The Hunt, for some reason, seems to move unusually slow. It didn't have to as you aren't really on a hunt where a lot of thinking must take place. As is, it's only average, but the younger player would probably like the game more. It plays too easy for my taste.


The GameBoy version doesn't live up to the name. The game play gets frustrating and your sub isn't responsive enough. The graphics could have been better and the sound is minimal. The game didn't impress me as it moves slow and unpredictably.


The Hunt for Red October is nothing more than a slow-moving shooter in a submarine. The enemies lack variety, and the power-ups are disappointing. The idea is good, and the levels are large, but it just isn't enough to really impress me. Nice try, but it needs more.

If Tom Clancy (author of "The Hunt for Red October") ever envisioned a video game based on his work, this SNES version by Hi-Tech would not have been it. Instead of a realistic simulation of commanding a claustrophobic, high-powered, super sub, you get a generic, side-scrolling shooter for the standard controller with a weak Super Scope sequence.

The Hunt Is On

As in the movie, you are Marko Ramius, captain of the Soviet pride-and-joy submarine -- the Red October. Fed up with communist oppression, you must evade the U.S.S.R.'s underwater armada to defect to the promised land -- the United States. After this brief introductory mission, the game's story swerves away from the film's entirely. You embark on eight U.S. Government missions, culminating in an overthrow of the communist leadership in Russia.

Subs Dead Ahead

While Hunt's story is creative, the gameplay and graphics are an underwater mess. Essentially, you navigate a smallish sub in a side-view screen and destroy or avoid endless waves of subs, battleships, and helicopters until you reach each mission's end goal. Your opponents strike fear into the hearts of no one -- they're tiny, nondescript sprites. The action is uninspired, repetitive, and doesn't hold a candle to other SNES shooters, such as Axelay and Thunder Spirits. The game's music is equally sub-par.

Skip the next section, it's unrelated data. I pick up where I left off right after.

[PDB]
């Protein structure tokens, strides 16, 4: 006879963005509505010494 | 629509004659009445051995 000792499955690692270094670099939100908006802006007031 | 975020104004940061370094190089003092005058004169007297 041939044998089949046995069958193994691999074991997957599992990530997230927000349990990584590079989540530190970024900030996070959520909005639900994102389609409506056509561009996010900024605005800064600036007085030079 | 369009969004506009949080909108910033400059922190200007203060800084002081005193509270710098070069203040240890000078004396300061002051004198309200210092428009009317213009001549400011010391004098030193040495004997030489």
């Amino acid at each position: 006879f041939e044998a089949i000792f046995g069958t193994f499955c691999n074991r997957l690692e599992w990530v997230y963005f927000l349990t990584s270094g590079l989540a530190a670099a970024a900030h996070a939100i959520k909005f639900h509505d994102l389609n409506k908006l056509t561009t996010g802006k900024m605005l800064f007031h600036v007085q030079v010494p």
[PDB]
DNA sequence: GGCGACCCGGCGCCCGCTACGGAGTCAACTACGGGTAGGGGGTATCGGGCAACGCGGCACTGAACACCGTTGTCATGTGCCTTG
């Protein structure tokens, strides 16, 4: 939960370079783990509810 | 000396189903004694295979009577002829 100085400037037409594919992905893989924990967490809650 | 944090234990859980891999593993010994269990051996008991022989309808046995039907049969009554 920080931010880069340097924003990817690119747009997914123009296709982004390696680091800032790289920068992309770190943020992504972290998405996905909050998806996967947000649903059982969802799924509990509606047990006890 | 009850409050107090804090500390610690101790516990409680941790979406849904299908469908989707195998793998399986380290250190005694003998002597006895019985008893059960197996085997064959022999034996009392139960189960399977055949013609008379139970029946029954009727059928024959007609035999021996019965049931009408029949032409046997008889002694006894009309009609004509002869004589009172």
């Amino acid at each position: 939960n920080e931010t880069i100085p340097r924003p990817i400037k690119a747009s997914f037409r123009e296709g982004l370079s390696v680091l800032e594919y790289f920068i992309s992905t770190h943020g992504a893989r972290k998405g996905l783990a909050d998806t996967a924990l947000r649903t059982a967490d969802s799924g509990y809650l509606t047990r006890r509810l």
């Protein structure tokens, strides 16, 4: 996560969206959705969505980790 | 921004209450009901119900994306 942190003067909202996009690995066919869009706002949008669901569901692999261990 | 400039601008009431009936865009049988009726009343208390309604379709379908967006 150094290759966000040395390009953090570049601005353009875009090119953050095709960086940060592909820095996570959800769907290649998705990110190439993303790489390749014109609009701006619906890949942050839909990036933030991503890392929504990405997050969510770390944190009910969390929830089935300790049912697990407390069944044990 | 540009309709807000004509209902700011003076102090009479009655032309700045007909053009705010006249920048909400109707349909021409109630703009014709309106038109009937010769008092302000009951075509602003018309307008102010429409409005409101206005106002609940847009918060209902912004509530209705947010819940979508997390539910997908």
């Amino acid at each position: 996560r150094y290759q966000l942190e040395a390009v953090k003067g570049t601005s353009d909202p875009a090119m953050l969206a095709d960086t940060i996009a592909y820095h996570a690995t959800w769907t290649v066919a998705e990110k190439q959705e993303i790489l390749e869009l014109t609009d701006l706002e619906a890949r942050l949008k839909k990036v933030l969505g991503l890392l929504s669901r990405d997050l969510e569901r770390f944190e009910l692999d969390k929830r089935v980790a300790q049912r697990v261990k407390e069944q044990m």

ProTip: If a sub closes in, don't pull up or it'll nail you. Instead, pull down and launch a SAM.

The Red October is equipped adequately for the dangers of the deep with four types of missiles, a noise cloaking device, and a radar cloaking device. However, the weapons are in limited supply, and you run out all too quickly.

Worse yet, there are no continues, which decreases your life expectancy to next- to-nil. It doesn't help that control and movement are somewhat sluggish. Your Super Scope (or standard controller substitute) gets called in for duty whenever you touch a periscope icon and engage the Commies in a first-person sniper sequence. While this concept is unique, the execution is again poor. Your missiles are slow to reload, and you must "lead" the targets by a ridiculous length to score a hit. It's way too tough and just plain frustrating.

In the periscope mode, don't shoot 'til you see the whites of the chopper's cockpit.

Sink This

Hunt is not without redeeming qualities, but the lack of continues makes its virtues very hard to find. We in the U.S.A. welcome most immigrants with open arms. However, Hunt for Red October can go ahead and deport itself back to Siberia.

Published by Hi-Tech Expressions, Inc. and developed by Beam Software Pty., Ltd., this an underwater side-scroller was released in 1990.

The game is based on the same-name movie. The Soviet Union have been secretly building a Typhoon-class submarine with nuclear strike capabilities. The Red October is the name given to this war machine. The captain Marko Ramius, while on trial run of the submarine, has captured it along with it's crew. His plan is to defect to the United States. Obviously, such kind of weapon must not be allowed to get into American plans. So, the orders have been issued among the Soviet forces to destroy the Red October.

The Red October submarine is able to move in any of four directions. Invisibility may be activated for short time periods; also the player may activate a ECM blast, that will destroy all the nearby offensive weapons. Destroying enemies, the player can increase or decrease the power of missiles and torpedoes.

Based on the Paramount Pictures' movie this game pak takes you on an ultra-secret mission. You become captain of the Red October, Russia's secret missile submarine. Your mission is to successfully defect to the United States. The game itself is a deep-sea simulation where you evade detection, destroy your enemies, and guide Red October into the safety of U.S. waters.

Snapshots and Media

SNES/Super Nintendo/Super Famicom Screenshots

NES/Famicom/Dendy Screenshots

GameBoy Screenshots

See Also

Viewing games 1 to 2
SeaQuest DSV
The player takes the role of the captain of the submarine seaQuest DSV 4600, and is tasked with carrying out a series of missions in a series of levels, divided up as "ocean quadrants".

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    Andy said on Forum:

    This game was also called Polaris and is quite a different approach to a side scrolling shooter because you have to pick the right weapon for the job at hand with Torpedoes, Polaris missiles, Depth charges, And surface missiles to chose from, This game is full of action and i recommend it!.